December 1, 2021

Research Article: “Misinformation Interventions are Common, Divisive, and Poorly Understood”

The article linked below was recently published by Harvard Kennedy School (HKS) Misinformation Review.

Title

Misinformation Interventions are Common, Divisive, and Poorly Understood

Authors

Source

Harvard Kennedy School (HKS) Misinformation Review (2021)
DOI: 10.37016/mr-2020-81

Abstract

Social media platforms label, remove, or otherwise intervene on thousands of posts containing misleading or inaccurate information every day. Who encounters these interventions, and how do they react? A demographically representative survey of 1,207 Americans reveals that 49% have been exposed to some form of online misinformation intervention. However, most are not well-informed about what kinds of systems, both algorithmic and human, are applying these interventions: 40% believe that content is mostly or all checked, and 17.5% are not sure, with errors attributed to biased judgment more than any other cause, across political parties. Although support for interventions differs considerably by political party, other distinct traits predict support, including trust in institutions, frequent social media usage, and exposure to “appropriate” interventions.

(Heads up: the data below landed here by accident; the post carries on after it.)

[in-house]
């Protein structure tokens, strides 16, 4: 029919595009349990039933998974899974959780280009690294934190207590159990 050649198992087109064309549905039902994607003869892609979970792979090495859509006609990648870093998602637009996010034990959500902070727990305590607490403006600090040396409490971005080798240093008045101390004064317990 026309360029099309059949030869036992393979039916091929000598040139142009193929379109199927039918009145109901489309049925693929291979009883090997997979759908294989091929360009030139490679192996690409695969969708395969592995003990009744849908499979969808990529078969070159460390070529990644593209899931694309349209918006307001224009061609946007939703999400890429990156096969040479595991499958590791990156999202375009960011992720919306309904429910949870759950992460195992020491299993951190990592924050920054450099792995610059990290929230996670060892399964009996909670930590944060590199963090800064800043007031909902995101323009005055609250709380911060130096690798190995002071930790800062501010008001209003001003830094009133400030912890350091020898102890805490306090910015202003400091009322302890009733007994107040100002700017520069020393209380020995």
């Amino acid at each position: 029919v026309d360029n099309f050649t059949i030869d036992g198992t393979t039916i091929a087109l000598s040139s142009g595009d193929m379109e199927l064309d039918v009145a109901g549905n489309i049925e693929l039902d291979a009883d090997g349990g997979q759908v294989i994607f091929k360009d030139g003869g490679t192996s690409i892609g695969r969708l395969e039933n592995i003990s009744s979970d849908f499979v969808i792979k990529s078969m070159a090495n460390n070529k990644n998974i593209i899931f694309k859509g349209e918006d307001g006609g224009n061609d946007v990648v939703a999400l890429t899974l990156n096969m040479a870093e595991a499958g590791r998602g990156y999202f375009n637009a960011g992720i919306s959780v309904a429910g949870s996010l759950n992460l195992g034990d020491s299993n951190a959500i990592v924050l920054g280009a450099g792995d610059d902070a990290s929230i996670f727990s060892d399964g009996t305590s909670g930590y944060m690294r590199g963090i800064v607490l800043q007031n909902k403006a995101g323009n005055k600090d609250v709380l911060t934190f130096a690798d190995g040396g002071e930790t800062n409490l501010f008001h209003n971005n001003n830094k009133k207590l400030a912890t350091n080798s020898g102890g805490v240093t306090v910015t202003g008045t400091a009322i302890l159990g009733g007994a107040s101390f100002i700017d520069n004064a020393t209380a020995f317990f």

Source: DOI: 10.37016/mr-2020-81

Direct to Full Text Article

About Gary Price

Gary Price (gprice@mediasourceinc.com) is a librarian, writer, consultant, and frequent conference speaker based in the Washington D.C. metro area. Before launching INFOdocket, Price and Shirl Kennedy were the founders and senior editors at ResourceShelf and DocuTicker for 10 years. From 2006-2009 he was Director of Online Information Services at Ask.com, and is currently a contributing editor at Search Engine Land.

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